Does He Really Have Your Back?

I wanted to sob when I saw Sandra Bullock, at the Golden Globes thanking  her husband with   “There’s no surprise that my work got better when I met you. Because I never knew what it felt like for someone to have my back.”

The worst thing about divorce is that no one has your back anymore.    No longer are you the beloved, the one special person whom your husband protects and supports.   In fact overnight that person, who formerly was your biggest defender, becomes your worst enemy—especially when infidelity is involved.   I was married to someone for eighteen years who I felt was my best friend, who  “had my back,” That’s why I couldn’t leave him even when he went into rages and turned on me, which he did frequently.   I was always waiting for that best friend to reappear.   Eventually he left me, something I could never have done.    I’m not proud of it, but I was totally dependent on that feeling that someone “had my back,” and was willing to put up with just about anything to keep it.   I think I know how Sandra Bullock must feel about now, and it’s about the worst feeling you could possibly have.

Bullock, unlike other impossibly beautiful actresses, seems like one of us.   On Barbara Walters special she was down to earth, vulnerable, genuine.   Despite her gorgeousness, I felt like she could be my buddy, we could have a drink together and share war stories about men.   I have no idea what she’s really like, of course, because the reality is she is a Hollywood star and that changes people.   She’s not the girl next door.    However, she did wait until she was forty to get married, which shows a certain reluctance to give up her independence—and possibly a lack of confidence in her own choice of a life partner.     She certainly chose an unlikely man to have her back—a bad boy type who had been previously married to a porn star.    Part of the shock of his infidelity, with, of course the same type of trashy woman he’d been involved with previously, is the shattering of the dream.   We all think we can change the bad boy into our ideal man.    She must have wanted a protector, someone who would give her the feeling of being understood and accepted for exactly who she was no matter what.   Actors and Hollywood types like herself, whom she had gone for previously, are narcissists who want the attention for themselves.  They were not going to worship her like this macho reality TV guy who had probably never gone out with a real movie star, only porn stars.    He probably told her, you’re my world, you’re my everything, and I will be there for you no matter what.  He projected an illusion of strength and promised to be that knight in shining armor that we all dream about, and she bought it  because she wanted to buy it, not because it was true.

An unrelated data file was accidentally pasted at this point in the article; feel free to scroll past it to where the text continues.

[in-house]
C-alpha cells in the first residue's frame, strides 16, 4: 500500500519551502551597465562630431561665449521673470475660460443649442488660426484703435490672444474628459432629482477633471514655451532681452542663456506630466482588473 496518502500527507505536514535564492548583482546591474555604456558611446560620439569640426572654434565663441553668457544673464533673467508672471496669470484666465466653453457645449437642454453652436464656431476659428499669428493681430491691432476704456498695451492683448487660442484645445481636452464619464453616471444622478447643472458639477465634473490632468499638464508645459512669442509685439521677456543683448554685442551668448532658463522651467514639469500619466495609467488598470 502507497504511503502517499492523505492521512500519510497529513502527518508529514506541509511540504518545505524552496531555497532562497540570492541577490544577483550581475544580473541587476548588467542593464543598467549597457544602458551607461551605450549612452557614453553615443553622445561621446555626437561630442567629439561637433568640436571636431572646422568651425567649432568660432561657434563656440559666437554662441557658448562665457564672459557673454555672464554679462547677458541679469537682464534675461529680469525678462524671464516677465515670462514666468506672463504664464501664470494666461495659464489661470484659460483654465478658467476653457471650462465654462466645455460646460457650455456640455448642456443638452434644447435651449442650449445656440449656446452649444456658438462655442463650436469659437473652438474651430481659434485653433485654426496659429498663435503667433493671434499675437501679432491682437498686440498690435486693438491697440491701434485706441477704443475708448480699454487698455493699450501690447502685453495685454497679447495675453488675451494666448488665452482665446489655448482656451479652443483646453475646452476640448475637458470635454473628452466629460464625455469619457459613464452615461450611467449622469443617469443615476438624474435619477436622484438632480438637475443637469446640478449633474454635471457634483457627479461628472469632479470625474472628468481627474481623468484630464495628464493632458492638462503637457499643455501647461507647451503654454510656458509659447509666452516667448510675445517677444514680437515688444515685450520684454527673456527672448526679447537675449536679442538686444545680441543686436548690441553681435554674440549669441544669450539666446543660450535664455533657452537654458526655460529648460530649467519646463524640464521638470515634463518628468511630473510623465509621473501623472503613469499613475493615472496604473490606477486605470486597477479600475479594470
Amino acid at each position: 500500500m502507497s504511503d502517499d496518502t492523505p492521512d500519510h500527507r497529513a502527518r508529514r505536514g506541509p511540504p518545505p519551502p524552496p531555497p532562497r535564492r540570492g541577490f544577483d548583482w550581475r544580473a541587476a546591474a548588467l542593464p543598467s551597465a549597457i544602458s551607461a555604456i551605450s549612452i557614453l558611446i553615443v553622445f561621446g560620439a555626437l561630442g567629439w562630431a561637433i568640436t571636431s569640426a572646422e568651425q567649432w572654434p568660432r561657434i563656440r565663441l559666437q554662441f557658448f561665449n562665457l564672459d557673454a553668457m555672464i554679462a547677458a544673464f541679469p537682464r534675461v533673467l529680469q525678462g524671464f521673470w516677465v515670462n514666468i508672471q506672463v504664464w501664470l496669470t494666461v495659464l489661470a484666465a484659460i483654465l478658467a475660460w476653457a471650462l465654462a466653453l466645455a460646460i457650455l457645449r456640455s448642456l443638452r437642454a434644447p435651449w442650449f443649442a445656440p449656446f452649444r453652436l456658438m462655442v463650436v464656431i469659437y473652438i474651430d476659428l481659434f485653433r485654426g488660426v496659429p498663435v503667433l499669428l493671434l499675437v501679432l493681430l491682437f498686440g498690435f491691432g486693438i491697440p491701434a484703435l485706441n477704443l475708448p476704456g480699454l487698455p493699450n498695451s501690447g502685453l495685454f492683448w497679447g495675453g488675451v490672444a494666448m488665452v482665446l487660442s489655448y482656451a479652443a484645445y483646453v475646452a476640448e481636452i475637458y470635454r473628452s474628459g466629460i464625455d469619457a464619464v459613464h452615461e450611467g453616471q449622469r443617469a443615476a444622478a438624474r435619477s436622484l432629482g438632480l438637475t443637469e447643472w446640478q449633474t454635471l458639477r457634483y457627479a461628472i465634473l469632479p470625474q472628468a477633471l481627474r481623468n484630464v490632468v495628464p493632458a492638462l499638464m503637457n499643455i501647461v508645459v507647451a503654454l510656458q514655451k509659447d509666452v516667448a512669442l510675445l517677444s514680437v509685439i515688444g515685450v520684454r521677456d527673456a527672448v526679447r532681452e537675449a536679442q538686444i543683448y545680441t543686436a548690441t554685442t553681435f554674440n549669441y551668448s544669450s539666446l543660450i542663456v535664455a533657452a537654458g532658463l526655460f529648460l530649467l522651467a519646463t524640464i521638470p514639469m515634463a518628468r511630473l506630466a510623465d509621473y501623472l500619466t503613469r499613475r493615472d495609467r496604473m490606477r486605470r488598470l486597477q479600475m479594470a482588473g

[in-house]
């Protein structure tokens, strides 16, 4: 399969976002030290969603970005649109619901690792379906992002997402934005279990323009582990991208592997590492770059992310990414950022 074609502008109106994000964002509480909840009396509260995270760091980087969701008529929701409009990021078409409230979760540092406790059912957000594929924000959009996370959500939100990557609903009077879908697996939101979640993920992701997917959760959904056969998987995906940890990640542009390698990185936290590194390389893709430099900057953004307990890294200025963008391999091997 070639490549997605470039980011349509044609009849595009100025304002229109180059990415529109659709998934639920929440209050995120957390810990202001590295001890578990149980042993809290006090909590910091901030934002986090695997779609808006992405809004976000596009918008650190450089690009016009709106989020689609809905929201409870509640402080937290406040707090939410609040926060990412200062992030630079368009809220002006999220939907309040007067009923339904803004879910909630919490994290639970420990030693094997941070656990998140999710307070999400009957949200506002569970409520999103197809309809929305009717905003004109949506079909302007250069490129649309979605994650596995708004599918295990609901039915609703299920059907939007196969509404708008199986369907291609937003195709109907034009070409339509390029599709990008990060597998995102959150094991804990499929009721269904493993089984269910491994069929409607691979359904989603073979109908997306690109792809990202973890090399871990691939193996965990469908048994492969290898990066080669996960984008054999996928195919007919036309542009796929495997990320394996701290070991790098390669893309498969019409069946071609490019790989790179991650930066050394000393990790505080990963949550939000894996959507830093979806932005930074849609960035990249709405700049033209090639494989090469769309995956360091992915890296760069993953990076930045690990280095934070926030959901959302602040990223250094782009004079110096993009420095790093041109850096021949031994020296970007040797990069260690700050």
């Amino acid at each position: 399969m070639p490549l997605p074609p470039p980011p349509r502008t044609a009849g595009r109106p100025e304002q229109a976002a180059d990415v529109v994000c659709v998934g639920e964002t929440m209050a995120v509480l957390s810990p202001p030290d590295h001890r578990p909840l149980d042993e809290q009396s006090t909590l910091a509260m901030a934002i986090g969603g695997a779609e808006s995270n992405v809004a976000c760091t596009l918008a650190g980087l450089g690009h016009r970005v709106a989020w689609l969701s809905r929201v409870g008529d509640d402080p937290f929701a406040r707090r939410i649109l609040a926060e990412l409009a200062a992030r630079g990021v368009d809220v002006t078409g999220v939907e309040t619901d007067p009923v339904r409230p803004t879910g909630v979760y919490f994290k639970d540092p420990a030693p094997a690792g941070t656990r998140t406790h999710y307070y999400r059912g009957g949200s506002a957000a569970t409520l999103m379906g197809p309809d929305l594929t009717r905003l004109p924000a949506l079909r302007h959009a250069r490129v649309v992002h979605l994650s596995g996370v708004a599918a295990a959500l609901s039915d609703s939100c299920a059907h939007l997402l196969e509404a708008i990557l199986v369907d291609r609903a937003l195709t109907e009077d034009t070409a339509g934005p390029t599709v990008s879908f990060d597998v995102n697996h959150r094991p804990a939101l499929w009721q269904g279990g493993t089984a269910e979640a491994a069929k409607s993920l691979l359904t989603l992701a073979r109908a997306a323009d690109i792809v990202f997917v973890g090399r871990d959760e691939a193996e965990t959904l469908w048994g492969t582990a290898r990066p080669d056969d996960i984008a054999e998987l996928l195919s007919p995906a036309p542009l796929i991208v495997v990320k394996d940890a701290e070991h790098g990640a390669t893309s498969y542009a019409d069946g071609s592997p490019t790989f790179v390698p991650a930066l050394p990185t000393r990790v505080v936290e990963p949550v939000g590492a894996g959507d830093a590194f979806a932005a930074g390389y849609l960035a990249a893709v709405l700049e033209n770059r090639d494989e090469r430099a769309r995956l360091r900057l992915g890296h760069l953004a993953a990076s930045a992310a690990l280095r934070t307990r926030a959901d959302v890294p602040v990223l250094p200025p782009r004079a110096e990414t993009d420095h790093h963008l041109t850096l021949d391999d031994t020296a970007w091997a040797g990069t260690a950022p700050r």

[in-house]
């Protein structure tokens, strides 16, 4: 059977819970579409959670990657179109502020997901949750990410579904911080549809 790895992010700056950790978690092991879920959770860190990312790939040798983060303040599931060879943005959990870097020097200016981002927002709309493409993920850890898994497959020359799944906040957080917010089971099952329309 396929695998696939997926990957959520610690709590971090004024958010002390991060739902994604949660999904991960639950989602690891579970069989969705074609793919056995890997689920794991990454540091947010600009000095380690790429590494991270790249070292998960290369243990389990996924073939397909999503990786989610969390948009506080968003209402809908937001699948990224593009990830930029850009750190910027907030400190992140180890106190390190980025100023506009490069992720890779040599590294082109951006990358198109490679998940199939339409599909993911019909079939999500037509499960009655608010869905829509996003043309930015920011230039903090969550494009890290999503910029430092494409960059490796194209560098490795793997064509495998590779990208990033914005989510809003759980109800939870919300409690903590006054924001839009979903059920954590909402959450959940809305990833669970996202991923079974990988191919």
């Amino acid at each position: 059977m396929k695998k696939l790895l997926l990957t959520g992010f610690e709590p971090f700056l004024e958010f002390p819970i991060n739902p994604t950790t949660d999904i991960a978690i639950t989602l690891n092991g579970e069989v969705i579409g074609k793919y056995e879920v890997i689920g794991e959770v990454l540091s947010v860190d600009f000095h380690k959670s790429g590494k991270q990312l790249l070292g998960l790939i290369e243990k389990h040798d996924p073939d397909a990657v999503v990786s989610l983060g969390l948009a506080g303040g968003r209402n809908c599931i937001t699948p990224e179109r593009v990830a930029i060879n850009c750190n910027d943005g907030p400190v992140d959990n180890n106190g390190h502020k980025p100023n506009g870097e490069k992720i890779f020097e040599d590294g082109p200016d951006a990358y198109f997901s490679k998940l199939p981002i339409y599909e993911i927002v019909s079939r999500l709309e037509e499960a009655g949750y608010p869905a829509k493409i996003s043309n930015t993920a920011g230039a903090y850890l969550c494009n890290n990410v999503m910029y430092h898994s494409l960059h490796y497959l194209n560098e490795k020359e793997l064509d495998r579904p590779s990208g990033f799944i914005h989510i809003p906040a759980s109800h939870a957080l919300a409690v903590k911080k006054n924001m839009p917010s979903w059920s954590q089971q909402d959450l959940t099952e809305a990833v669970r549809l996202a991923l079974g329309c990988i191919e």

His fall from grace is, unfortunately, also hers, calling into question her judgment in marrying Mr. Wrong.    It’s also an occasion for us women to look at our own choices in men, at what sacrifices and bad judgment we will use to find someone who  “has our back.”    It’s very hard to wind up alone when you’re not young and gorgeous because the guy who you thought had your back was only a fantasy man—you invented that quality in him, he didn’t really have it.    Sandra Bullock will bounce back—she has lots of support—and so will most of us.   But the only way she, and we, can avoid making the same mistake twice is not to look to a man for the kind of unconditional love we missed out on when we were kids.   There is true love and true friendship, but it usually doesn’t come in a package like Jesse James.